A Handel daffodil table lamp that Marshall had acquired from Fontaine’s Auction Gallery in 2001 brought $5,100 from an online bidder, while a beaded parrot lamp, made circa 1920 with Venetian glass beads on a wire body, flew to $840 despite repairs to the base of the shade. The bird theme was matched by a Handel macaw desk lamp that sold to an online bidder on one bid, for $1,800, not quite meeting its estimate of $2,5/3,500.
A local buyer, bidding online, pushed the interest in a late Twentieth Century cutout tole chandelier by Richard Mulligan that Baratta described as “really great” to $5,400, a bit higher than the price achieved for a Quezel glass Arts and Crafts chandelier that sold for its high estimate of $3,000.
Aside from the Donald Roller Wilson that scored $39,000, prices on fine art were much more modest, with low estimates and considerable bidding interest pushing results largely above expectations. John Alexander’s “Lilies and Irises” bloomed to $4,200, the same price paid for Albert Batholome’s bronze “Petite fille pleurant” and a watercolor of a bicycle with steps that was illegibly signed. A signed and inscribed 1995 double photograph of famous directors – which included Marshall – taken by celebrity photographer Annie Leibovitz sold within estimate, for $3,900.
Furniture in the sale would be aptly described as comfortable and unpretentious. Art Deco leather-upholstered club chairs, worn from years of use, were offered in three pairs, with one bringing $5,100 and the other pairs selling for $1,680 and $1,320. Two L&JG Stickley oak china cupboards each realized $2,700, while a rustic painted pine sofa table brought 15 times its low estimate to finish at $1,560.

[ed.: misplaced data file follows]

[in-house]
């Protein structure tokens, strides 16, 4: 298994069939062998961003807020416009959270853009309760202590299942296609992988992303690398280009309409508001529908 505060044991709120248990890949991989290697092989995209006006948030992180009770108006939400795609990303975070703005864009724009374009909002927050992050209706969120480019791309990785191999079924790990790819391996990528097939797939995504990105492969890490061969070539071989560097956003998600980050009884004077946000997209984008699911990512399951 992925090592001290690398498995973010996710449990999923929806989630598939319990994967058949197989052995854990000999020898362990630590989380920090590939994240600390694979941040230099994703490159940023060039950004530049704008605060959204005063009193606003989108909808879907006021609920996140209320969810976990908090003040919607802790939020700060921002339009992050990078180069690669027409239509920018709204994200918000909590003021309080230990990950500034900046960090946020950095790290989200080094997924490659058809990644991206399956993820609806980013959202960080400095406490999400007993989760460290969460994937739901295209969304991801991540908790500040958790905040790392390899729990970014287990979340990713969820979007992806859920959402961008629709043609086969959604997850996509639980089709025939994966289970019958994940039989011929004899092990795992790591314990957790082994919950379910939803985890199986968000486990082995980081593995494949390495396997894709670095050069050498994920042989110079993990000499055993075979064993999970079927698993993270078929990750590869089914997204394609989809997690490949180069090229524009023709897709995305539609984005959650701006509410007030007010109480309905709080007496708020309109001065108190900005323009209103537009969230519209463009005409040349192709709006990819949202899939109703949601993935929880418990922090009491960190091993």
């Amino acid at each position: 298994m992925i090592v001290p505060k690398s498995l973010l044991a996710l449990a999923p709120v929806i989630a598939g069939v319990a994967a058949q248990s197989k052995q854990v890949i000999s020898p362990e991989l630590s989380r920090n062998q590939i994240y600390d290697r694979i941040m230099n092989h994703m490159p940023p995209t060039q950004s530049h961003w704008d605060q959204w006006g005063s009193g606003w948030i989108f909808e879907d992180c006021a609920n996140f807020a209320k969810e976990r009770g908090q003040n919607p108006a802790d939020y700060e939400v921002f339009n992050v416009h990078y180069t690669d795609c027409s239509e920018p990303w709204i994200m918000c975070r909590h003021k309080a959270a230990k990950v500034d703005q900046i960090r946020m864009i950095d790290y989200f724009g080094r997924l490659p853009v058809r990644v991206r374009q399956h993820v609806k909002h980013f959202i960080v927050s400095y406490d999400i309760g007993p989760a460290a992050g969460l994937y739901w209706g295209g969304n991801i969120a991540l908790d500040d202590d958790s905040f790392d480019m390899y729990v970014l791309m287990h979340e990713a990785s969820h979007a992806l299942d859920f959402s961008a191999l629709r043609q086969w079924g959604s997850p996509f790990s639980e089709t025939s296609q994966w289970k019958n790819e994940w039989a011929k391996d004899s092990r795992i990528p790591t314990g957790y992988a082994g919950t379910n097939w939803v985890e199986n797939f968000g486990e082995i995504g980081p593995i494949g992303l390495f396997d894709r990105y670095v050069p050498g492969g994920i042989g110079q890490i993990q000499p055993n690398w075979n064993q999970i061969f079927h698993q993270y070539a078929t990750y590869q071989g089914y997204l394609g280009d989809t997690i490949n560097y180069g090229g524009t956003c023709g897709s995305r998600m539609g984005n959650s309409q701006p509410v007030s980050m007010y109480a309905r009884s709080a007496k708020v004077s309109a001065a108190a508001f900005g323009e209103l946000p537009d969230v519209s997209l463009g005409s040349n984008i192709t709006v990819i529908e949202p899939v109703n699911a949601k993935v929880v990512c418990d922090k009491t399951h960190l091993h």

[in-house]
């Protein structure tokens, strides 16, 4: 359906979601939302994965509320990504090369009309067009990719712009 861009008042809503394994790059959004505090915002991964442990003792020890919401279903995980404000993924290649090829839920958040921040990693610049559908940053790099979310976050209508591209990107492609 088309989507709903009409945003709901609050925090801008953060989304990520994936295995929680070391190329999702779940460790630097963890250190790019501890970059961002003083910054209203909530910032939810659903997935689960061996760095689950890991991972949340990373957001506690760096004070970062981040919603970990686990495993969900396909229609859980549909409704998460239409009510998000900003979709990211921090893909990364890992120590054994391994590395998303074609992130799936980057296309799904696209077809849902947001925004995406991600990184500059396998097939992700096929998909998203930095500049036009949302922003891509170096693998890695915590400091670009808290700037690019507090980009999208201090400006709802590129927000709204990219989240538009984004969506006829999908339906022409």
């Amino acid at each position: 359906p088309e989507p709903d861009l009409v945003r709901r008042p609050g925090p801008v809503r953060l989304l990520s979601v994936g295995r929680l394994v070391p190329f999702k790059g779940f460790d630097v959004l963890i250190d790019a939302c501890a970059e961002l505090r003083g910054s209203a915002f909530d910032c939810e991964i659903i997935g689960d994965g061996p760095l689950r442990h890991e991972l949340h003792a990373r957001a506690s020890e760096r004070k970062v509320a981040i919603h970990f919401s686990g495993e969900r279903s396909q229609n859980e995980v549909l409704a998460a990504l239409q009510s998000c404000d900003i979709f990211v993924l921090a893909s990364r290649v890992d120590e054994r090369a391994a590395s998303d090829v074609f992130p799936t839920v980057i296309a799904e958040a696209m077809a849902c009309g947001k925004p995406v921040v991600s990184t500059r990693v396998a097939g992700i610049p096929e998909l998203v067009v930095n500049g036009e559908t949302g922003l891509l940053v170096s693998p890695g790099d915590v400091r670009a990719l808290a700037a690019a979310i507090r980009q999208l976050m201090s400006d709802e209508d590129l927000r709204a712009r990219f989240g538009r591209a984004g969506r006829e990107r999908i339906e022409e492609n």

Among folk art, offerings were wonderfully varied. The top lot in the online-only second sale was a folk art triptych titled “Heart of Christ” that had been estimated at $300/400 but which finally closed – to a trade buyer in Los Angeles – for $8,400. A Boy Scout hooked rug finished at $3,000, a lighted American flag sign flew to $3,900 and a group of six various breed dog-form doorstops ran to $1,800. Bringing $1,320 was a yard ornament that could at one time have been a weathervane and depicted a man being chased by an alligator.
Among Marshall’s films was A League of Their Own, the 1992 movie based upon the All-American Girls Professional Baseball League. One lot related to that movie was a group of three baseball cards signed by three Hall of Fame players – Alice “Lefty” Holmayer, Dorothie “Kammie” Kamenshek and Lavonna “Pepper” Paire – that was accompanied by three limited edition bears, each numbered 128 of 500. The lot, which Abell had estimated at $600/800, hit a home run with bidders, who pushed the lot to finally close at $4,500.
Prices quoted include the buyer’s premium as reported by the auction house.
Abell Auction Company is at 2613 Yates Avenue. For information, www.abell.com or 323-724-8102.